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tv   CNN Newsroom  CNN  April 13, 2014 1:00pm-2:01pm PDT

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so lisa, tell us more about this investigation. two separate investigations? >> that is true. right now, we are live outside the jewish community center in overland park and we have confirmed that two people have been shot. one at the jewish community center and one at shiloam center. two people dead. we know one other person was taken to the hospital in critical condition and we are told one person in custody so right now we're definitely right now still collecting more information and the shot, the gun fire started about 1:45 this afternoon and then holding auditions for casey superstars which is a dance competition here locally and also having dance recitals for 7 and 8-year-olds so it's a community center full of young teens and they were on lockdown after the shots started. some of the kids were taken into locker rooms and told to lay on
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the floor as the shots rang out in the parking lot so, again, we are still collecting information and two people we know confirmed dead and one person in critical condition. >> and then, lisa, are you able to tell me the sequence of events? two locations and give me an idea how close or how far away the two locations are but did the shooting take place at the jewish community center and then moved on to the elderly home facility? can you give me a sequence of sevents? >> that's what we believe. shots were reported shortly thereafter at the senior living facility. again, one person shot and killed at both locations. >> okay. and this dance recital or the auditions taking place at the jewish community cent, any idea of how many people, you know, were there? describe the screen for me. >> yes. we talked to a 15-year-old number 2 and she went through
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her audition and the shots started shortly thereafter. that's when they were told to go to the locker room and on lockdown. the entire community center went on lockdown. >> all takes place on the eve of passover. clear lie a lot of people at the jewish community center. how far away is the other location where the shooting took place? >> it's less than a mile away. it is less than a mile. in fact, there are a lot of people who frequent that area. it's a community center. a lot of people live in that area come here to the community center. >> okay. and now you told me that there might be someone in custody. is there or is there not? >> we are told that one person is in custody and we were also told that possibility that one gunman was also shot and injured but we are still efforting information in that area as far as the gunmen, how many gunmen and who was shot, who's injured.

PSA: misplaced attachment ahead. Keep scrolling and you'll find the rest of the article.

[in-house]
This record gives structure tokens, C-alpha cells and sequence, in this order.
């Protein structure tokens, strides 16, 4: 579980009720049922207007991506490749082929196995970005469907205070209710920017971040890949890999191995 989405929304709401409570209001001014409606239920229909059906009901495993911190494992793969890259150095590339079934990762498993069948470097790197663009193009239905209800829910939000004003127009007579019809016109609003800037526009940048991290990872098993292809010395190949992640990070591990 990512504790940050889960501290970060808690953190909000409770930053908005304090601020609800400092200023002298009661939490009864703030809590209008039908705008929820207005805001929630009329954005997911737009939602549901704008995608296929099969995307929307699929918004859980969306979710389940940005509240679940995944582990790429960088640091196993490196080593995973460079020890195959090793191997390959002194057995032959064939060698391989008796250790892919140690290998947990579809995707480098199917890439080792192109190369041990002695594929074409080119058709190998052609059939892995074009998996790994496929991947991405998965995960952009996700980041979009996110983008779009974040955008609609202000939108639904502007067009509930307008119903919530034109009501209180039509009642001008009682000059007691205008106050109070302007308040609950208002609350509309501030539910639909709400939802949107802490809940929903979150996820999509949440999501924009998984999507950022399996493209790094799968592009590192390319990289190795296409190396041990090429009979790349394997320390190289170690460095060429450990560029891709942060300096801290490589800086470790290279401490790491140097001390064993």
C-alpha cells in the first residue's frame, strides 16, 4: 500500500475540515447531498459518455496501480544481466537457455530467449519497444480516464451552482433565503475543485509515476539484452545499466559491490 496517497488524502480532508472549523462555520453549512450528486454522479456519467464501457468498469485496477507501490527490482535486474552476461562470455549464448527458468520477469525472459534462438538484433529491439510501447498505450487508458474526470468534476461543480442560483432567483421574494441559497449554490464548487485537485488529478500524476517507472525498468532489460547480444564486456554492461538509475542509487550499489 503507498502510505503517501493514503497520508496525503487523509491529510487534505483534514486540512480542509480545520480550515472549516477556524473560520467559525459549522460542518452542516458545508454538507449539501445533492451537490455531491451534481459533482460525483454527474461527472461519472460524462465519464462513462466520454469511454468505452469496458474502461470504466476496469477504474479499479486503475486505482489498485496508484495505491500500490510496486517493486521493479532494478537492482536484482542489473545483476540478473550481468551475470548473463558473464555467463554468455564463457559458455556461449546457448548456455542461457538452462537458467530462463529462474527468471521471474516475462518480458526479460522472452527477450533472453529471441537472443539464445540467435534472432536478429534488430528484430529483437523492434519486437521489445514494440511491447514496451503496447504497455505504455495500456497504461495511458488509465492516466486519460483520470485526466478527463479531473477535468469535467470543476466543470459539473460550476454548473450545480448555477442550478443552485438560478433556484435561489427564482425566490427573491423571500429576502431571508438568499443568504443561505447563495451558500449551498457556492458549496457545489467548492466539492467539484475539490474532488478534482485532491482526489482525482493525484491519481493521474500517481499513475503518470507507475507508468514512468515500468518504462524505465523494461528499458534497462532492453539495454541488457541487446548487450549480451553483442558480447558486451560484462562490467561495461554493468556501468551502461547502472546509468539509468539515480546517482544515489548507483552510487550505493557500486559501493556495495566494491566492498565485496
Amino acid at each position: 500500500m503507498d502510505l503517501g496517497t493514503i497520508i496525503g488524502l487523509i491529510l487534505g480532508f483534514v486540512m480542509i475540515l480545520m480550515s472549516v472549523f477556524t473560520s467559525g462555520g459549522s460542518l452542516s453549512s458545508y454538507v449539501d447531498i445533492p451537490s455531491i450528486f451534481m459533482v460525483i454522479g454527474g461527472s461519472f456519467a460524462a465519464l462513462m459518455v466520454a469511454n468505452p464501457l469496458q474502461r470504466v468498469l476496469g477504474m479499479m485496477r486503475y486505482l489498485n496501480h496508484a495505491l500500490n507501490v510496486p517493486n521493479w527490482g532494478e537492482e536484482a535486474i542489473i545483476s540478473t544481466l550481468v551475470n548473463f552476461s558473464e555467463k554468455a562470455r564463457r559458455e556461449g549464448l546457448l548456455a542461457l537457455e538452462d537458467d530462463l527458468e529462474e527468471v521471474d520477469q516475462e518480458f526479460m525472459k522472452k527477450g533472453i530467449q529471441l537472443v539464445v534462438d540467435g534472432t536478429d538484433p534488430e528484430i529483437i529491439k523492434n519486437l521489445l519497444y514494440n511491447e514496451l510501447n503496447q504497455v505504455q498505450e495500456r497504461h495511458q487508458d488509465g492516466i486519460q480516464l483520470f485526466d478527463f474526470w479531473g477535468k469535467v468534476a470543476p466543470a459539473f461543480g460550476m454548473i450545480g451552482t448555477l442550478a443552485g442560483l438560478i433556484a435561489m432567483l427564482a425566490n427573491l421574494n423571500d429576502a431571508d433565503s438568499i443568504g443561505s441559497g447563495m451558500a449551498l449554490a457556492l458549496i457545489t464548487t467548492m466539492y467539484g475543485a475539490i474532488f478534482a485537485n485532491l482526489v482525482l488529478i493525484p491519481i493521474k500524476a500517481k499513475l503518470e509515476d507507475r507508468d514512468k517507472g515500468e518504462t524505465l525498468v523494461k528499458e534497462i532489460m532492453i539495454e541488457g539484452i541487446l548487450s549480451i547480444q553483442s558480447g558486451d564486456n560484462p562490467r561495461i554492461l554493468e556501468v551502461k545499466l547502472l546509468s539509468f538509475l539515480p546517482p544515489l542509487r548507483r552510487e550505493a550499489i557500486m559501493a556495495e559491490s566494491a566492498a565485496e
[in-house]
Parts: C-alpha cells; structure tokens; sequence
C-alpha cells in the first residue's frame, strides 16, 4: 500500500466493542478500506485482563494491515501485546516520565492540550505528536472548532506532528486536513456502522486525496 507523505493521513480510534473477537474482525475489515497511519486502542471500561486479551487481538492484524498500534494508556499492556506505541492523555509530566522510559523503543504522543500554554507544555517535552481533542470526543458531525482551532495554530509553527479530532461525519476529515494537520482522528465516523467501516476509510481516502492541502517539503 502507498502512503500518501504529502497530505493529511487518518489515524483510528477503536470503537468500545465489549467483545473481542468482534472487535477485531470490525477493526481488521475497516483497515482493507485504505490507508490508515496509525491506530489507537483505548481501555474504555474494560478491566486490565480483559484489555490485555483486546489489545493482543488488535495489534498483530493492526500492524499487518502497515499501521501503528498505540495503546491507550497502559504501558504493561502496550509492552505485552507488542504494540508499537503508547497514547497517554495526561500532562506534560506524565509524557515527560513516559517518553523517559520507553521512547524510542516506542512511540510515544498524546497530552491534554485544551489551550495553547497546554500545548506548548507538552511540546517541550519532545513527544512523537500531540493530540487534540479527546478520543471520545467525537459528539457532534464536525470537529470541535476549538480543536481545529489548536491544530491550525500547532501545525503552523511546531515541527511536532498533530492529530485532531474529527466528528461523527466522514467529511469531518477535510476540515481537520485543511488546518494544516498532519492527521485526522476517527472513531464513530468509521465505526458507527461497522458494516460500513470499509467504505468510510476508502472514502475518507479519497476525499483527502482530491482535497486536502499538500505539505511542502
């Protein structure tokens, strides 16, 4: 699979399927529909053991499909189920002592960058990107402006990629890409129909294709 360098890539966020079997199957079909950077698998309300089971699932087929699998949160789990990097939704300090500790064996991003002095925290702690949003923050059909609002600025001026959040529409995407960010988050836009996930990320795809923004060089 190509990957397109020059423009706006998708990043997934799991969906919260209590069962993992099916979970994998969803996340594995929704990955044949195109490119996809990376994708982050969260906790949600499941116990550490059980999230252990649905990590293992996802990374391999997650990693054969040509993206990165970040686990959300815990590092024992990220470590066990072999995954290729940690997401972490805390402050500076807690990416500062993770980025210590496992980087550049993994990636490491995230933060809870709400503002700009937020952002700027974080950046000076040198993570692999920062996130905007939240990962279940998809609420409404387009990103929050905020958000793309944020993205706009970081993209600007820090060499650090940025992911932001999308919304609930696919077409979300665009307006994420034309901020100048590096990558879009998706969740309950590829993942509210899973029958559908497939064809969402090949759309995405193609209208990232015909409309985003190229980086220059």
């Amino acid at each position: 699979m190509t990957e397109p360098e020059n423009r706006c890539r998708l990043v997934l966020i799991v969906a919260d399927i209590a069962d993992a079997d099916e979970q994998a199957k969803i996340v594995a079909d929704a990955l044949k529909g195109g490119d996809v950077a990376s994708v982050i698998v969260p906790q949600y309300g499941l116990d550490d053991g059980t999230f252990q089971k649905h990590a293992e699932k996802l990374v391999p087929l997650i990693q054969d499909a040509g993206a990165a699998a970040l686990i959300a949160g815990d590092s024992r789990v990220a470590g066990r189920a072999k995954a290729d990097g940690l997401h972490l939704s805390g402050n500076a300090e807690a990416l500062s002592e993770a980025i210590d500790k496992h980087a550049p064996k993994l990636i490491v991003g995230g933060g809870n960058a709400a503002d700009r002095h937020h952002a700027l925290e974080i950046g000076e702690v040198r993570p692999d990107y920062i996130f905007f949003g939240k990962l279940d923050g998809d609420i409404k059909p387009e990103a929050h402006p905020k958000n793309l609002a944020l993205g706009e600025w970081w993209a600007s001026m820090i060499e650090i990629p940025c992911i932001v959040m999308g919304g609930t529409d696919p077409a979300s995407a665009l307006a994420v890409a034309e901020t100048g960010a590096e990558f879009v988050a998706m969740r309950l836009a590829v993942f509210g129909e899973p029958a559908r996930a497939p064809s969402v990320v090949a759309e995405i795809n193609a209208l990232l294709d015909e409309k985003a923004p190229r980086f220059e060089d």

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>> at the jewish community cent, you mentioned everyone was asked to hit the ground. it was in lockdown. is it still? >> i'm sorry? >> earlier you said at the jewish comment center everyone was asked to hit the ground. that it was in lockdown, the facility in lockdown. is it still? >> no, no. they have released the lockdown. we have talked with people and young teenagers coming out of the community center and one point they were in the locker room and then the young girls were allowed to leave the locker room but still forced to stay inside the community center and within the last 20 or 30 minutes we saw lines of cars coming out as young people and parents were leaving so at this point i believe they have evacuated the community center and allowed all of the young people and young people to leave and probably about 30, 40 minutes ago we saw crime scene investigators move on to the property to process the scene. >> horrible situation. as officials telling you that
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two are dead and one in critical condition as a result of two separate shootings? >> yes. >> all right. lisa benson, thank you so much for with our affiliate kshb there out of the oakland park area of kansas city. we'll keep a close watch on that developing situation there. another breaking news situation we continue to watch, the volatility in ukraine. just moments ago, cnn confirmed that the u.n. security council will meet in about four hours from now on the crisis in ukraine. that coming after two days of violence in the eastern part of that country. pro-russian protesters have taken over several government buildings and police stations. senior united nations correspondent richard roth joining us live now. so richard, russia actually demanded this meeting. what have you learned about what they want to get out of the meeting besides, i guess, publicly stating their case?
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>> reporter: well, that's right, because the senior officials in moscow have made it clear that they feel russian citizens are going to be under attack after ukraine's leader says force will be used against the activists and others taking over buildings. there have been increasing violence in the last few days and weeks. this was going to come to a head for russia which is watched ukraine demand at least eight or nine united nations or general assembly meetings. a troubling sign is could be asking for meetings. we don't know if russia says we have to take military means because of the threats. this is definitely an urgent security council meeting with unknown consequences right now. it's a closed door meeting. we'll certainly get a better idea afterwards as to the level of rhetoric or action that moscow might be threatening. >> and so, richard, help us understand here. russia is stating the case its